Make-up was also a important contributor to the film’s look, as it usually does for every film, although often over-looked. Marvin Westmore was the principal make-up artist, he of the famed Westmore Hollywood make-up family. Below is Joanna Cassidy who plays the sexy replicant Zhora. Joanna Cassidy actually owned the snake as a pet.
Zhora was the first replicant that Deckard hunts in Blade Runner. She is trying to make her escape in the scene below before Deckard shoots her in a later dramatic scene. Her see-through plastic jacket was very novel and eye-catching. Adrian had also used a similar plastic for some show-girl costumes in the 1930s. Charles Knode also designed the black “dominatrix” undergarments and boots of Cassidy’s costume.
Daryl Hannah plays the replicant Pris, described as a “basic pleasure model,” in her police file. Daryl came up with the blacked-out “raccoon”eye make-up herself. Her costume, shown below, was designed by Michael Kaplan as a revealing sexy black outfit, with a dog collar, and high boots over torn hose . The costume set a fashion trend for the sexy punk look. She wears the outfit to draw the attention of Sebastian and to have him reveal the whereabouts of replicant-maker Dr. Tyrell.
One of the eery scenes in the film is that off Pris sitting among the mannequins and marionettes in Sebastian’s apartment. She poses as one of the mannequins as Deckard enters looking for her. The image makes its own statement about the reality of a replicant. It took a few years for the fashion of torn hose to morph into torn jeans, but this fashion influence has had legs.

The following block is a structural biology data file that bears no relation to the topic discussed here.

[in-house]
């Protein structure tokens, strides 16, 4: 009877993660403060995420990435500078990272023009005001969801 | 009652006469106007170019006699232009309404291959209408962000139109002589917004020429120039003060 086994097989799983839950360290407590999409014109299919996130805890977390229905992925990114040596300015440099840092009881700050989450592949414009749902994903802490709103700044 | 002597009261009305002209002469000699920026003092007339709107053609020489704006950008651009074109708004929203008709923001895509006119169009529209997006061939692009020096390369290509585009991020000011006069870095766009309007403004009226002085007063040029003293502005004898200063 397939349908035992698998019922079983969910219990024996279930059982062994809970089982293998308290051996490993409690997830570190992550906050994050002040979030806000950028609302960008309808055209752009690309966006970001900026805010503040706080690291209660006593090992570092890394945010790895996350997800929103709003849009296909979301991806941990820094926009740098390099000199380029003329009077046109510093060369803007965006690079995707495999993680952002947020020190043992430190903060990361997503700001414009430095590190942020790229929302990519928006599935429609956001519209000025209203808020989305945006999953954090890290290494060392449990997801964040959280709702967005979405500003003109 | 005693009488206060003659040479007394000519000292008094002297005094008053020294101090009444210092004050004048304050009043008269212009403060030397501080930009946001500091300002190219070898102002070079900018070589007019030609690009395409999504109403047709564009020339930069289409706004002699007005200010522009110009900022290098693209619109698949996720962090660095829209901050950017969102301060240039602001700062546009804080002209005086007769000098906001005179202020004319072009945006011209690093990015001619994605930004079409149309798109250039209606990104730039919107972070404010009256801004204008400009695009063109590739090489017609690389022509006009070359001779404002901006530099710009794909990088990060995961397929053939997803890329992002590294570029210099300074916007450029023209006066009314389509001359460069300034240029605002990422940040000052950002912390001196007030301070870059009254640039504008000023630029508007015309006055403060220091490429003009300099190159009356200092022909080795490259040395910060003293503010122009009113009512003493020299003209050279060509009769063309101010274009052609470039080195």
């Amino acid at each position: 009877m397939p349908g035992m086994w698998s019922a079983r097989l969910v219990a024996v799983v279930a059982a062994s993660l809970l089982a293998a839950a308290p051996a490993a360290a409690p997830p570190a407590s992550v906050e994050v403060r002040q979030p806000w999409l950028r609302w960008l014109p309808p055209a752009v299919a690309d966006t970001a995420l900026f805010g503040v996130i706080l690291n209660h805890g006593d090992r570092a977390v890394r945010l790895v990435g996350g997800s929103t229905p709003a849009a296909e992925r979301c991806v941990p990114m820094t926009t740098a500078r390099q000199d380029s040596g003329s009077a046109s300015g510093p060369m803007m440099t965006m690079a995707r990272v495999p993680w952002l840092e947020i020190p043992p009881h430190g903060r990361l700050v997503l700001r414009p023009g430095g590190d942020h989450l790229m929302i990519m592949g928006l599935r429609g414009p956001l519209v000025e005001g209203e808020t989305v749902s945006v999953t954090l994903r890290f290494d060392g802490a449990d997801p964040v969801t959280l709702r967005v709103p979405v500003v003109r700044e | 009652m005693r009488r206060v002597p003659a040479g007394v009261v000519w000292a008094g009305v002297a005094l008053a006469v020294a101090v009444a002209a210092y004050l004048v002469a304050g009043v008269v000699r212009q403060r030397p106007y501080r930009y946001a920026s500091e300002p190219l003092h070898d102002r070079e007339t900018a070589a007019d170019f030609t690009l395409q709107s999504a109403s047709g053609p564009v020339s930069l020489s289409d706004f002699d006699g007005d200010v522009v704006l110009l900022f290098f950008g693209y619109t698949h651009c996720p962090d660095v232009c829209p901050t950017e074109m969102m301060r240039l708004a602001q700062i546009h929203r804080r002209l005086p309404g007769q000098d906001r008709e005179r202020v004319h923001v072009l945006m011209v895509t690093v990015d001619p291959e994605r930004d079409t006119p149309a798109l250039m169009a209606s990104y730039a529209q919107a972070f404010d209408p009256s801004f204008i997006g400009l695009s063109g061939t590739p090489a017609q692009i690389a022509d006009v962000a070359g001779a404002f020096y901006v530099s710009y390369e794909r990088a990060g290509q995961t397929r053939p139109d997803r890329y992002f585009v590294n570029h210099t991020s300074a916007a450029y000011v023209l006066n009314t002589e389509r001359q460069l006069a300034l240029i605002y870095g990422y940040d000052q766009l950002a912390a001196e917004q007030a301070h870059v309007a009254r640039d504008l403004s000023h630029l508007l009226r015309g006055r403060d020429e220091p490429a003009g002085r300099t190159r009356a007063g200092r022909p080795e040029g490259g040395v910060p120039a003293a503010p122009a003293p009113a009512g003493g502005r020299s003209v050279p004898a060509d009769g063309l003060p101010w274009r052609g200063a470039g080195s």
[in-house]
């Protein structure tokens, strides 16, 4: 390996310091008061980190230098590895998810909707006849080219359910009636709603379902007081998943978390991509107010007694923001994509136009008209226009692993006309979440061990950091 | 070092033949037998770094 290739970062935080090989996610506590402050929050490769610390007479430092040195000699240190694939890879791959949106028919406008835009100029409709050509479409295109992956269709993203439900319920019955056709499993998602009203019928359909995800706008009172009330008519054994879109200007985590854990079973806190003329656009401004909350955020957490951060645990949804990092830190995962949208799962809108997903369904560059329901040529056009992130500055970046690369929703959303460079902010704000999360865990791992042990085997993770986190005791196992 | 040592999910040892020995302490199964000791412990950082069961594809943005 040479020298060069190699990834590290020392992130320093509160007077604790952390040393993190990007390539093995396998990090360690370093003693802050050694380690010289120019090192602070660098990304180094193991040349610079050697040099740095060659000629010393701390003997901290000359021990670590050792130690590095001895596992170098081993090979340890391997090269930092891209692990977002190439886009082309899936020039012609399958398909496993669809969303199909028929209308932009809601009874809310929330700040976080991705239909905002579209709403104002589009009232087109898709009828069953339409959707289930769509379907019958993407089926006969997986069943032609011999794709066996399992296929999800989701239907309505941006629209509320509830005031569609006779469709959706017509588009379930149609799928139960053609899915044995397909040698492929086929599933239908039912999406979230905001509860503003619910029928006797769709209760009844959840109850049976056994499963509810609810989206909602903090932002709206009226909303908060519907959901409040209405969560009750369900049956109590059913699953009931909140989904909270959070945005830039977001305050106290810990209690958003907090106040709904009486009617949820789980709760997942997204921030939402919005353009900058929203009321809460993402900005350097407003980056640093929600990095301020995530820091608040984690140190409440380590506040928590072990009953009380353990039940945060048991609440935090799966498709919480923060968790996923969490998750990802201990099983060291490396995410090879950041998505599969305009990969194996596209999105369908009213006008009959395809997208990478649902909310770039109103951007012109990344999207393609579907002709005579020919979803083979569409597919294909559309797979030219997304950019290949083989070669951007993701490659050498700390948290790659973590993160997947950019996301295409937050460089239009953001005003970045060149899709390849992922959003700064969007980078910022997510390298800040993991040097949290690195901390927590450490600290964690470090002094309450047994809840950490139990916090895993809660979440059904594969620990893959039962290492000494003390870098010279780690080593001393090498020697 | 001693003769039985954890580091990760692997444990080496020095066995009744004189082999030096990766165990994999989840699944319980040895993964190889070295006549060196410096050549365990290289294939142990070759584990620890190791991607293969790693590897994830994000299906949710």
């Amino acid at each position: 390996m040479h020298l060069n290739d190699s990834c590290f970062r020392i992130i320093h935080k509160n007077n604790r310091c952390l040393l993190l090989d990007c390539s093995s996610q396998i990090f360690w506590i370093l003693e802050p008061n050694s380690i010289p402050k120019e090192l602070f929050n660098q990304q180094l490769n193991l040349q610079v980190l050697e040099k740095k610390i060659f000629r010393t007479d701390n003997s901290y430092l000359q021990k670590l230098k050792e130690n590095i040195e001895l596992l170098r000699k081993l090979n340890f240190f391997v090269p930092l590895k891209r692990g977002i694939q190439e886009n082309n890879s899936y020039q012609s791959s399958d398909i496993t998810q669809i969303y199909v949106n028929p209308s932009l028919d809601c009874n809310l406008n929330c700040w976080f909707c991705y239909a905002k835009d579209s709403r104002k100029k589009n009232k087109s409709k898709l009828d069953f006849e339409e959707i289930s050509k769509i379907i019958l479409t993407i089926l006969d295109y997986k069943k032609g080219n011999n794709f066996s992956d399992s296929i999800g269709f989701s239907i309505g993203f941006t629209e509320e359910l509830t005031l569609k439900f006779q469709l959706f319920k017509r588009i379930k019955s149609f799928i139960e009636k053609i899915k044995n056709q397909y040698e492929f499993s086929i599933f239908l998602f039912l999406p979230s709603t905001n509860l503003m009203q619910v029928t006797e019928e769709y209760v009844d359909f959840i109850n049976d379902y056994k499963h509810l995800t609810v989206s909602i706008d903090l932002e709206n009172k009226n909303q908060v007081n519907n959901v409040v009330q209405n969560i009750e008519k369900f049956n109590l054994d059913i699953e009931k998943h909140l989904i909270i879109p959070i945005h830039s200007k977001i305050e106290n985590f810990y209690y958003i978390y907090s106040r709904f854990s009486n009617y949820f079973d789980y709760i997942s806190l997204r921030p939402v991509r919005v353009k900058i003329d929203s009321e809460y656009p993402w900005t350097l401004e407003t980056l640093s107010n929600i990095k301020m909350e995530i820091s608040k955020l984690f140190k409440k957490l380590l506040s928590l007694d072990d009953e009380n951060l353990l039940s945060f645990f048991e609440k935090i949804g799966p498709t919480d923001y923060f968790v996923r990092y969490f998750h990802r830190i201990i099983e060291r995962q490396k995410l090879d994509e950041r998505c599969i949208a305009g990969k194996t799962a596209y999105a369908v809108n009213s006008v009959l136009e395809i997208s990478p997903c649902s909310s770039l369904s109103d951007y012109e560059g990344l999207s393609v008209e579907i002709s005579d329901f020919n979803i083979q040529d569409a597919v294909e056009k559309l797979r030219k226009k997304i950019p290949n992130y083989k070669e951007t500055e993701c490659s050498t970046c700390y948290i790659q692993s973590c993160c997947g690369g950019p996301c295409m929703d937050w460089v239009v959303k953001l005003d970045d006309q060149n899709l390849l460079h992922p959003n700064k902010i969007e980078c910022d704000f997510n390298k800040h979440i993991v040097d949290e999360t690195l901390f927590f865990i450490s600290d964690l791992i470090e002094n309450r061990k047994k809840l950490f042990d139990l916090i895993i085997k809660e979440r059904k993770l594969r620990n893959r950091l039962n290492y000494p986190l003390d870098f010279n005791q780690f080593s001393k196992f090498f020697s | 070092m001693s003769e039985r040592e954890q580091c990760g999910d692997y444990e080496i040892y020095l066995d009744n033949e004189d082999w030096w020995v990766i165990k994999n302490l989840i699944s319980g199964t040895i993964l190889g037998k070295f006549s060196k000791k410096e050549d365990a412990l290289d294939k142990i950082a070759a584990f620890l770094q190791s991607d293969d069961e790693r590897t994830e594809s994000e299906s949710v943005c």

The continual shooting of Blade Runner, from night through early morning, often with simulated rain, exhausted the cast and crew. Twice as many costumes had to be made since the simulated rain soaked the ones worn by the actors. Friction began early when an unflattering remark made by Ridley Scott about the crew, comparing them negatively to what he was used to in the U.K., was leaked, creating animosity among the crew. Harrison Ford never got along with Scott and was usually irritated. And Ford never had any good chemistry with Sean Young either, as she was new to film acting. Meanwhile the financiers of the movie were threatening Scott, while meddling with the production.
The film was greatly enhanced by the moody synthesized music of Vangelis. The score achieved an other-worldly but totally appropriate sound track. Production artist Tom Southwell actually listened to Vangelis music as he painted set designs for the film.
There has also been controversy over the various versions of Blade Runner. The latest version is the Final Cut from 2007. The voice over narration is eliminated. Harrison Ford had to provide the narration as stipulated in his contract, but to which he objected, finding it unnecessary and even dumb. Some people still enjoy the voice-over, however. The film’s original “happy ending” was also eliminated, it having been forced on Scott by the financial backers.
One crucial scene remains in all versions, the end of life scene for replicant Roy Batty played by Rutger Hauer. He fights Deckard and in a chase sequence ends up saving Deckard’s life. Batty’s final scene was written as a long monologue about the nature of his existence. But Hauer provided his own shortened lines:
“I’ve seen things you people wouldn’t believe. All those moments will be lost in time, like tears in rain. Time to die.”
The Final Cut also reinserted a beautiful Deckard Dream sequence involving a unicorn. Not reinserted was a sex scene between Deckard and Rachael, a shame because it seems to add emotional depth to their relationship, while also emphasizing the likely transition of Rachael to a human. It was always a question mark in the movie whether he would “retire” her as a replicant, or whether some other blade runner would. At the end of the Final Cut they escape the Bradbury Building together, facing an uncertain future.
The future of a Blade Runner II is a little less uncertain. Ridley Scott had confirmed in the fall of 2013 that he is working on this project, although its release is definitely set for the future.